We made it through, grabbed a granola breakfast bar for Elijah, and went to our gate. The plane to Kansas City was delayed, but we were glad to get going in the right direction. We hoped to find a flight from KC to Denver once we got there. Our back-up options were to rent a car and drive west toward Denver or rent a car, drive to my parents' and stay the night, and then drive out on Sunday. Nate went ahead and reserved a rental car in KC just in case.

When we got to Kansas City, the gate agent told us there were two flights to Denver later than day—1:40 and 6:40—but they were full and we could split up (one adult and one kid) and wait on standby. There was no guarantee of a seat. We didn't want to wait around all day in the airport for just a chance at a seat, so we decided to rent a car.

We got our bags (two rolling suitcases, two car seats, one rolling duffel bag, two backpacks, two kids … too much!) and went outside to find the shuttle to the rental car place. It was freezing! KC had freezing rain all morning, which had turned to snow. The wind was biting. I was still wearing Elsa and trying to keep a hold of Elijah's hand while Nate pushed a cart full of our luggage. Elijah didn't want to walk in the cold wind and snow. He wanted to be carried. Not really an option.

The shuttle was at the end of the terminal, so we started trudging our way down the sidewalk but the luggage was falling and Elijah was upset and I was stressing out. So Nate said he would get the luggage down there if I could take the kids inside the terminal where it was warm. So that's what we did. When the shuttle arrived, we scurried out and got on. Then we got our luggage up to the rental car area. Nate went up to the desk because Elijah basically refused to walk at this point, or at least not faster than 0.5 mph.

Nate got to the Hertz desk, and they didn't have our reservation for some reason but they assured us that they could help us out. This middle-aged guy with an eye patch clicked around while I paced, bouncing Elsa and trying to keep Elijah from pulling all the Christmas decorations off the tree in the little waiting area.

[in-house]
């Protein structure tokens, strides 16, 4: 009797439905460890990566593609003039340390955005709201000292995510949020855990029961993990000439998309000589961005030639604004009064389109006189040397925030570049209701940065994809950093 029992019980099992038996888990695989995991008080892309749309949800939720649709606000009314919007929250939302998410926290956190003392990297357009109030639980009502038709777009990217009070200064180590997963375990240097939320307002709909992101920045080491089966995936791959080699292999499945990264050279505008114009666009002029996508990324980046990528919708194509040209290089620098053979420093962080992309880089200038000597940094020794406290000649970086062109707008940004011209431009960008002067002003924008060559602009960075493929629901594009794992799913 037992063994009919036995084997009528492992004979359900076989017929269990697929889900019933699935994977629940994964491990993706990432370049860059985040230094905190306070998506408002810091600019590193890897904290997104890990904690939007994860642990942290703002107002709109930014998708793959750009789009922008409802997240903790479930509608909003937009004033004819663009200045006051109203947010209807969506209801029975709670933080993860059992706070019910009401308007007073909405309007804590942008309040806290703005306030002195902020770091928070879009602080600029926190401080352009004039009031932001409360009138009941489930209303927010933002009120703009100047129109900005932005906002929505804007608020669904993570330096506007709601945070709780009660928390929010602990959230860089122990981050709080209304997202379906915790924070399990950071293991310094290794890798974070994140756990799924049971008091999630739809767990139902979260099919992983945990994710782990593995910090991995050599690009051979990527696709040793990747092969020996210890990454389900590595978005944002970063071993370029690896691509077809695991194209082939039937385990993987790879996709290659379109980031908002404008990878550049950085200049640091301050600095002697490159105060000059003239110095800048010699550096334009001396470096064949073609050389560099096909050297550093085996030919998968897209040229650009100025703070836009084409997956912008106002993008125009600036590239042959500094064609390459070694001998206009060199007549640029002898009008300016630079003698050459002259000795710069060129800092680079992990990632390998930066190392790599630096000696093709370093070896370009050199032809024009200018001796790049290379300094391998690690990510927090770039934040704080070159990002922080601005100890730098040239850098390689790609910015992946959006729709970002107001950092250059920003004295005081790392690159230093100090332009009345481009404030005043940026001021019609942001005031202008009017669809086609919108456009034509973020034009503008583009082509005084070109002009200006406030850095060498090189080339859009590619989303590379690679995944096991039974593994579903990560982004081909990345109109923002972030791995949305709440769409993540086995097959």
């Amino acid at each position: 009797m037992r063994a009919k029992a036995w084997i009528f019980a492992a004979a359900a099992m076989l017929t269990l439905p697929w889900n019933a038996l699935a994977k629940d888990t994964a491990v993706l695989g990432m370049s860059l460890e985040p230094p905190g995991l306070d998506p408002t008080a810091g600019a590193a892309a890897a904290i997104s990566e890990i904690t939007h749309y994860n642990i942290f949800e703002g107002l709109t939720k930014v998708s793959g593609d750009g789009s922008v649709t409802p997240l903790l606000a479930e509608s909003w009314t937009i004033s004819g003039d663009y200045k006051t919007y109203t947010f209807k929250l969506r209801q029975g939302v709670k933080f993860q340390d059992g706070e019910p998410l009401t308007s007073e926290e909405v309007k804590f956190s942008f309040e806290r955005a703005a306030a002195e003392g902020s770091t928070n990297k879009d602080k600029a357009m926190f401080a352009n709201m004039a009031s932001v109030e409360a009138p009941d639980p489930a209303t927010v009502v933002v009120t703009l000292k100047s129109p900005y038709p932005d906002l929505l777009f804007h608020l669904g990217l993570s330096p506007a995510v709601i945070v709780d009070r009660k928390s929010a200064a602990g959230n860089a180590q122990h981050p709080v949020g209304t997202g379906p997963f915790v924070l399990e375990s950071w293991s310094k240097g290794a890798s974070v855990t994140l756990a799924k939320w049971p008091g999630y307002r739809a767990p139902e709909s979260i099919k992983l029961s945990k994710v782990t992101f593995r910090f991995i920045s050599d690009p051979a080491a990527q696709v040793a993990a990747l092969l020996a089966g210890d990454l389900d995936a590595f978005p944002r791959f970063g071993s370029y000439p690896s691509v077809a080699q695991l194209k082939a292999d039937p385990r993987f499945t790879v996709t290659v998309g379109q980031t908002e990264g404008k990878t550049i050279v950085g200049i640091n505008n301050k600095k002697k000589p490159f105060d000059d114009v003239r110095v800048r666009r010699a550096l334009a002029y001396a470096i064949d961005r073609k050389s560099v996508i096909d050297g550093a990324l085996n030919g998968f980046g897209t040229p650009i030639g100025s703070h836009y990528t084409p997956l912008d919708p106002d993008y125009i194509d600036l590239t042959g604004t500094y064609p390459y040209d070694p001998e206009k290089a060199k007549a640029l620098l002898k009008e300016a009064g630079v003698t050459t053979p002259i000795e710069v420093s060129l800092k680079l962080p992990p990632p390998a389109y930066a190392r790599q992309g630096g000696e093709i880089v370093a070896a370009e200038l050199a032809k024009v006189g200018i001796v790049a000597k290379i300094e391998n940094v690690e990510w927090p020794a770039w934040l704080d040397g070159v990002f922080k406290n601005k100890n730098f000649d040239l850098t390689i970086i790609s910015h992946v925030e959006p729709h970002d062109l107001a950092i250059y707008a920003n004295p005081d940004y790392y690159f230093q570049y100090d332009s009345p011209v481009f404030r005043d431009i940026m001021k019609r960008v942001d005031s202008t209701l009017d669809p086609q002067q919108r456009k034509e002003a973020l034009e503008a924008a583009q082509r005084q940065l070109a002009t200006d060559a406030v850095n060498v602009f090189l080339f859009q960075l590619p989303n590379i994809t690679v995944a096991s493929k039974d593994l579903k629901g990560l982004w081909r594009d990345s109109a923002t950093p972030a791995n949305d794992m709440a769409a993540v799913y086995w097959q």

I approached the counter as the guy was explaining the details of the car and he subtly mentioned we were going to be covered in case of an accident, and I stopped him. "Wait—is that extra?" He looked at me. "Yes …" and I said, "We don't want any supplemental insurance. I talked to our insurance agent before the trip and they said rental cars are covered by our policy." (I had talked to our agent.) He began questioning me: "Well do they cover this? Do they cover the deductible? I used to work in insurance and I know that there are a lot of very rich people sitting in big offices and you know how they got there?" Yada-yada. I wanted to roll my eyes. "We just don't want anything extra," I said. I wanted to say, "I know a lot of rental car execs that are rich and sitting in big offices too. You know how they got there? By selling people things they don't need."

Whatever. Nate went out to get the car, only to find it was not under an awning and thus completely iced over. So I waited with the kids while he tried to warm it up and chip off the ice. Elijah was hungry and tired, so we got him set up with a snack and a show on the iPad. I sat on a couch to feed Elsa and unpack the car seats. When the car was finally thawed enough, we got in and headed west.

It was snowing pretty good. The car had all-wheel drive and handled it pretty well. We started seeing cars in ditches through Kansas City and closer to Topeka. Somewhere along I-70, the kids fell asleep. We thought we would try to make it to Hays, Kansas, but as the winter weather kept up, the sun started going down, and we felt more tired, we decided to stop in Salina. We found a hotel with a pool and booked a room. Relief.